This was a very busy episode, but “Game of Thrones” made time for two smaller, tenderer stories that wrap up long-simmering plotlines, and add a shot of tender vulnerability to the evening’s familial theme. At the Wall, Samwell Tarly (John Bradley) begs Jon to let him take Gilly and the baby and go south to the Citadel so Sam can learn to become a Maester. He makes a good strategic case for why the Wall needs something with learning, but it’s his personal appeal to Jon that really makes the difference.
“If Gilly stays here, then she’ll die. And the baby that she named after me will die,” Sam tells Jon, asking for something for himself, for once. “And our men will, too, trying to protect them. Which means the last thing I see will be the look in her eyes when I fail to protect her. And I’d rather see a thousand white walkers than that.”
Jon gives it to him. How can he not? Jon joined the Watch out of a sense that he’d never truly have his own family, and broke away from Ygritte (Rose Leslie), who might have been his only opportunity for that kind of happiness. If nothing else, the knowledge that Sam is out there somewhere, preserving his own little family, gives Jon something to fight for, a memory that there’s more to the world than the misery of a rotting institution and the “the biggest army in the world” coming after it.
“You know at the Citadel, they’ll make you swear off women, too,” Jon warns his friend. “They’ll bloody try,” Sam, stout in his love for Gilly, shoots back. Watching them share these last few moments together is almost unbearably sad.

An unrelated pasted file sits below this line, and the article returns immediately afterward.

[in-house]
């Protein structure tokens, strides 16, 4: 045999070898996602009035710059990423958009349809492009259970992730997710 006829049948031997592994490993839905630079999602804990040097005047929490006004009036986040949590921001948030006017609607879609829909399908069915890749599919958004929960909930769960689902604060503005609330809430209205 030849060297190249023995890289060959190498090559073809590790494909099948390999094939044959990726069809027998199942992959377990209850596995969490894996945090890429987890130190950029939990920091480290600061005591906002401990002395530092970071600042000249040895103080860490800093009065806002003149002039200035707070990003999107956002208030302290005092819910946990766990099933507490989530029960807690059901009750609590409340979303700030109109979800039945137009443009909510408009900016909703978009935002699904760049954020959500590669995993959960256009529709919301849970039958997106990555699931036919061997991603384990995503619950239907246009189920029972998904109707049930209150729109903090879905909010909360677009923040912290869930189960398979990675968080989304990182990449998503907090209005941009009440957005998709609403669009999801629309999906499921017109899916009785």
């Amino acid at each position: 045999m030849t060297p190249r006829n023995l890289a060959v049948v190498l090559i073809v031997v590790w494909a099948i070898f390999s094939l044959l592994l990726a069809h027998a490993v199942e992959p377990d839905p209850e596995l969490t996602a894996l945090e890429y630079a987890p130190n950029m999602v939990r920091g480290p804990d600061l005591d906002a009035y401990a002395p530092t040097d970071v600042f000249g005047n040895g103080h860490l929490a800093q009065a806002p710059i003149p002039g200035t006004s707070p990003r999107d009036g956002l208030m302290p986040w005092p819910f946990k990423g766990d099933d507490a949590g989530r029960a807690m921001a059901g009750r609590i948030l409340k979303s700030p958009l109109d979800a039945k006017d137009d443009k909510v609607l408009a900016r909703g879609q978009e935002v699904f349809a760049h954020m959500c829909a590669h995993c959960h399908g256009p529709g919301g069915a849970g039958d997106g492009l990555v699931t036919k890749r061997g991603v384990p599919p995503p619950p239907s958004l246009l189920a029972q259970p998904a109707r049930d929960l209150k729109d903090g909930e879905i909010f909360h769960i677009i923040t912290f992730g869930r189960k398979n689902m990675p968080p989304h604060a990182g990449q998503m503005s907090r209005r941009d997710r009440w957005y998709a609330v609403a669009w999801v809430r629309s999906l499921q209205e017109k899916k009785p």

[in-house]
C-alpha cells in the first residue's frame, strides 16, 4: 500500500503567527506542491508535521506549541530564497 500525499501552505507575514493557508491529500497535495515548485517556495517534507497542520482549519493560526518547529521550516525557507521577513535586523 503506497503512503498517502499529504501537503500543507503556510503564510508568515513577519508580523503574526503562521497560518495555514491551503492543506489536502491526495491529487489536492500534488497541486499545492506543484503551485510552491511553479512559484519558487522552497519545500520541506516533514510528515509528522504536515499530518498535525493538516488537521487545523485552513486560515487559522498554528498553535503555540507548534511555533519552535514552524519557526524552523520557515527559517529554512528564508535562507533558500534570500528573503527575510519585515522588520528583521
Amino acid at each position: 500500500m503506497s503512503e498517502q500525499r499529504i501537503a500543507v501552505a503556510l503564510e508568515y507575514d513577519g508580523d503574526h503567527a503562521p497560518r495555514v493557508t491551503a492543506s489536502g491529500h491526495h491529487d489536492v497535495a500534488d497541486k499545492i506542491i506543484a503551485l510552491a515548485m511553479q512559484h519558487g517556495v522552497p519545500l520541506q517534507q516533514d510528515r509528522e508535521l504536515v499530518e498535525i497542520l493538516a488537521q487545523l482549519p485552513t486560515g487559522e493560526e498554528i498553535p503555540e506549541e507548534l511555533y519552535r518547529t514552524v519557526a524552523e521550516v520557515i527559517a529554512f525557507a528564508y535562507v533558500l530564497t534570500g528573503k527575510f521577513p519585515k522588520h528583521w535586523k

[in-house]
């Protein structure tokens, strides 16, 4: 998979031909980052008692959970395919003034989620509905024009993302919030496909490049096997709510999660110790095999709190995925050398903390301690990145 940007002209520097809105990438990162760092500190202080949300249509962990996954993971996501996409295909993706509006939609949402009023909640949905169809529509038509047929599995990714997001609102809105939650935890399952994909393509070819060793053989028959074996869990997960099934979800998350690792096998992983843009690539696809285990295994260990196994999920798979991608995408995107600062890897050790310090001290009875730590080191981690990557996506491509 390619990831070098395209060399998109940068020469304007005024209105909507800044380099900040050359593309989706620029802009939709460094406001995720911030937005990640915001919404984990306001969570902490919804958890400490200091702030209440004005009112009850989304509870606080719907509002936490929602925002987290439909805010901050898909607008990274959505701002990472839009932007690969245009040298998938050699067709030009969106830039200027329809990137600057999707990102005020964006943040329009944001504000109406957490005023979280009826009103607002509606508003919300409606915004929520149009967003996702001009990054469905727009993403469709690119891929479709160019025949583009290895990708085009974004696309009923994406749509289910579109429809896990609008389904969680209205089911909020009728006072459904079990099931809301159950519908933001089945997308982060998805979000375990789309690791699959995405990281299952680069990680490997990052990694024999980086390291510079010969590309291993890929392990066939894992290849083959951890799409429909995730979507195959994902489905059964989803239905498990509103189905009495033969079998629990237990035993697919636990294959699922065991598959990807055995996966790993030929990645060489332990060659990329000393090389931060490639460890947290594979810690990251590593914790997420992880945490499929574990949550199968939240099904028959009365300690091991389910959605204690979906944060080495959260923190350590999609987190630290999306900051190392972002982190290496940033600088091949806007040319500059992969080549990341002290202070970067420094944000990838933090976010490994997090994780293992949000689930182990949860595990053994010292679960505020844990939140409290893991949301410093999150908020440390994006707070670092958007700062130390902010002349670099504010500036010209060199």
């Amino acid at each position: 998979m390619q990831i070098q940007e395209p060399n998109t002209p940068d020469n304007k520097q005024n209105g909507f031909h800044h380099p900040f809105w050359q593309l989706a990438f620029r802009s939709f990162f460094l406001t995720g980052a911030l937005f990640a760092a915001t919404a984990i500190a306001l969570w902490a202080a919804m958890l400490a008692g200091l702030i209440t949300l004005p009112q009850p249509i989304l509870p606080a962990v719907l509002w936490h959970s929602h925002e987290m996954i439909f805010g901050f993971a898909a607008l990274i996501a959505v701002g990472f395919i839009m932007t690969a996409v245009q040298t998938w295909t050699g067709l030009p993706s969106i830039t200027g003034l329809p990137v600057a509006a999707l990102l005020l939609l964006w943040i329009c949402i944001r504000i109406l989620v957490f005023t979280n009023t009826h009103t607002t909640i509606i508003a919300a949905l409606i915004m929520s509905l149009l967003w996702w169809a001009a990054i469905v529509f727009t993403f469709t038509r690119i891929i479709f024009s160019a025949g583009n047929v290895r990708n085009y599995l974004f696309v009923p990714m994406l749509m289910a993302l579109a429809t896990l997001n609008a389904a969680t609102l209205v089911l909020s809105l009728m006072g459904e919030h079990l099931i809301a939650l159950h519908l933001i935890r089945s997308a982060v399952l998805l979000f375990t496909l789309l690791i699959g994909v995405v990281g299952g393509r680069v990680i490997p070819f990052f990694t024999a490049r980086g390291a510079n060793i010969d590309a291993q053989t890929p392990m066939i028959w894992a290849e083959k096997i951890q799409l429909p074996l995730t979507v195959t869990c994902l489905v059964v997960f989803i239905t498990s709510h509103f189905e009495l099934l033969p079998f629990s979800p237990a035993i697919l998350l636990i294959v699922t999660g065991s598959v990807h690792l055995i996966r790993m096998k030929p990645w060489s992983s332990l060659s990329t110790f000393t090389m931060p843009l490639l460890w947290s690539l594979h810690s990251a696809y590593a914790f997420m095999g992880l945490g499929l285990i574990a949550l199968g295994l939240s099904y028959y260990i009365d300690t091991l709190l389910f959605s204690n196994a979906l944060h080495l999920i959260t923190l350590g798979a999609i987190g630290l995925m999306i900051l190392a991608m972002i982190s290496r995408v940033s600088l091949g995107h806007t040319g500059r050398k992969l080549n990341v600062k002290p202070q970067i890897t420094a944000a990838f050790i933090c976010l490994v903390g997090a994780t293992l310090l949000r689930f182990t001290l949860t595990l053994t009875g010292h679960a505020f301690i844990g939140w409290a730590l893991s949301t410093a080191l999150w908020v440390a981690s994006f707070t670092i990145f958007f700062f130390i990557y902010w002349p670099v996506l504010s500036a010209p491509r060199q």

And on the boat away from Dorne, Jaime Lannister (Nikolaj Coster-Waldau) experiences something he never expected: the love and acceptance of a daughter who knows him not as her uncle, but as her father.
“There’s something I want to tell you. Something I should have told you long ago. So now that you’ve seen more of the world, you’ve learned how complicated things can be, people can be. The Lannisters and Martells have hated each other for years, but you’ve fallen in love with Trystane,” Jaime blunders to Myrcella (Nell Tiger Free) belowdecks, drawing inspiration from his chat with Ellaria Sand (Indira Varma) “My point is, we don’t choose who we love. It just, well, it’s beyond our control. I sound like an idiot.””I know,” Myrcella reassures him, recognizing that he’s new to this duty. “About you and mother. I think a part of me always knew. And I’m glad. I’m glad that you are my father.”
The embrace that follows is as sweet as the hug that Stannis and Shireen shared earlier in the season, when Stannis told his daughter how he tried to save her. And the outcome is just as sad. The moment Jaime experiences what it is to be loved as a father, he loses the daughter who gives that love to him as she dies from the poison in Ellaria Sand’s lipstick. Back on the docks, Ellaria’s daughters give her a handkerchief and an antidote. But it’s a sour victory; punishing the family who took the person you love from you can’t bring that person back to life.
This is “Game of Thrones,” where at least some of the dead can walk again. Going into the next season, I wouldn’t count anyone, or anything out. “Mother’s Mercy,” though, was a fitting end to a season that asked what we will do to the people we love, and where we go when even family can’t save us.